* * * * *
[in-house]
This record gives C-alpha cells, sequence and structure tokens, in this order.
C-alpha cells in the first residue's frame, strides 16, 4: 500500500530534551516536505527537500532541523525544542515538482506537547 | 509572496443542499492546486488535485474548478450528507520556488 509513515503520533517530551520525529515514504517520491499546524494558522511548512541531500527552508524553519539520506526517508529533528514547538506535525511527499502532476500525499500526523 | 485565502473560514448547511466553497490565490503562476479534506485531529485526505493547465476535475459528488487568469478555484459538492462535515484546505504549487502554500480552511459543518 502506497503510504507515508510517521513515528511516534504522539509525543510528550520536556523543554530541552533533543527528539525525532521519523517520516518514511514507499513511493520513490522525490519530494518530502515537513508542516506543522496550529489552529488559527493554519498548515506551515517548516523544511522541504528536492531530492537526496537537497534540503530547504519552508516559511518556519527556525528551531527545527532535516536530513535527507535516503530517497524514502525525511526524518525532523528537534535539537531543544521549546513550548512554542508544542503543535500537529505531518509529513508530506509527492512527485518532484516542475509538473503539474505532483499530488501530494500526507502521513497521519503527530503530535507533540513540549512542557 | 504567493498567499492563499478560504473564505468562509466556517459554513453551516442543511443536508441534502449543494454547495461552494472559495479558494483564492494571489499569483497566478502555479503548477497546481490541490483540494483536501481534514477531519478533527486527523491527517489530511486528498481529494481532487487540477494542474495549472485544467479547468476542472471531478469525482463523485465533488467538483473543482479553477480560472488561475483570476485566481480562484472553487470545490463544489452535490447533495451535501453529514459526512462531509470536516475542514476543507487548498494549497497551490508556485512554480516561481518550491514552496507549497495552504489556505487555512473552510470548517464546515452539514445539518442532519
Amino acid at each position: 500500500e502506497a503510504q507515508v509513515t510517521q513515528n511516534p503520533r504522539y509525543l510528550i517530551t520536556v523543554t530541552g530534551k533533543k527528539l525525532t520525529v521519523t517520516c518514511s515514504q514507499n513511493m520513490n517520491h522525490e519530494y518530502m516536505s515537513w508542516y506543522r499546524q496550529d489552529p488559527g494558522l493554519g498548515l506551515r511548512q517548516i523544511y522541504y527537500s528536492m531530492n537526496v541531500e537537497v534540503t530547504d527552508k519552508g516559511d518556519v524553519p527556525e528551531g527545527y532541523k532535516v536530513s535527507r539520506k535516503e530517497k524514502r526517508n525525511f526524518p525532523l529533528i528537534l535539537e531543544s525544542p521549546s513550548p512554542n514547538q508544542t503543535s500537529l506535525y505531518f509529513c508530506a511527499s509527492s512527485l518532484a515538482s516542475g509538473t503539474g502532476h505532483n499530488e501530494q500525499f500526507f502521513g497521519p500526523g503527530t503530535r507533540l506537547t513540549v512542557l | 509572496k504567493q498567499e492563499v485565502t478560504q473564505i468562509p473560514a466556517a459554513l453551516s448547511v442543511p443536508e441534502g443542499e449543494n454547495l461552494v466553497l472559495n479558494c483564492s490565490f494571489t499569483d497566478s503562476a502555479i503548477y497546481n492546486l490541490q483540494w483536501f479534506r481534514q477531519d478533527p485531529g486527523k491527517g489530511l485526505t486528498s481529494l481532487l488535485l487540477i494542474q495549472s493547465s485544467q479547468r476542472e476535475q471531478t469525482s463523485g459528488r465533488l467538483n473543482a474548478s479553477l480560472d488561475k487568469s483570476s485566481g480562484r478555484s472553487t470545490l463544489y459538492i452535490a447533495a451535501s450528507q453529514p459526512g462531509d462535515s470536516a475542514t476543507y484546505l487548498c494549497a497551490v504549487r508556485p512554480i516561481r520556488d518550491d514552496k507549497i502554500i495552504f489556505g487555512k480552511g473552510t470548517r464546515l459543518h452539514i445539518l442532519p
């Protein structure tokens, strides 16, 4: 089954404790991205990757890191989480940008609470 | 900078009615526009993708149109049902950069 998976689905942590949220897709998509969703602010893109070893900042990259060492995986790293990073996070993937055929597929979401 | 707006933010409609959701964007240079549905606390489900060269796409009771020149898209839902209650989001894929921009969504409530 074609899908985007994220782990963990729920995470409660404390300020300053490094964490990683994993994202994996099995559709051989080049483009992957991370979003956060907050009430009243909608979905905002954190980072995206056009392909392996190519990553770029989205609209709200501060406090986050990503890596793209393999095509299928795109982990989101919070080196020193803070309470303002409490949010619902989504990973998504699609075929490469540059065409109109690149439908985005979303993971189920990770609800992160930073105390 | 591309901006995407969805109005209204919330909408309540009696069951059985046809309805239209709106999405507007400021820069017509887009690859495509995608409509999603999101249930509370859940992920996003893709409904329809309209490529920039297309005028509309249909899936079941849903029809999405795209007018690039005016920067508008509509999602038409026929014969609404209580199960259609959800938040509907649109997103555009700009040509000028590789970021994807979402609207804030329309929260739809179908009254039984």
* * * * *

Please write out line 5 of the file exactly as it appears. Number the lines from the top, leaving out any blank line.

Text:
């Protein structure tokens, strides 16, 4: 089954404790991205990757890191989480940008609470 | 900078009615526009993708149109049902950069 998976689905942590949220897709998509969703602010893109070893900042990259060492995986790293990073996070993937055929597929979401 | 707006933010409609959701964007240079549905606390489900060269796409009771020149898209839902209650989001894929921009969504409530 074609899908985007994220782990963990729920995470409660404390300020300053490094964490990683994993994202994996099995559709051989080049483009992957991370979003956060907050009430009243909608979905905002954190980072995206056009392909392996190519990553770029989205609209709200501060406090986050990503890596793209393999095509299928795109982990989101919070080196020193803070309470303002409490949010619902989504990973998504699609075929490469540059065409109109690149439908985005979303993971189920990770609800992160930073105390 | 591309901006995407969805109005209204919330909408309540009696069951059985046809309805239209709106999405507007400021820069017509887009690859495509995608409509999603999101249930509370859940992920996003893709409904329809309209490529920039297309005028509309249909899936079941849903029809999405795209007018690039005016920067508008509509999602038409026929014969609404209580199960259609959800938040509907649109997103555009700009040509000028590789970021994807979402609207804030329309929260739809179908009254039984």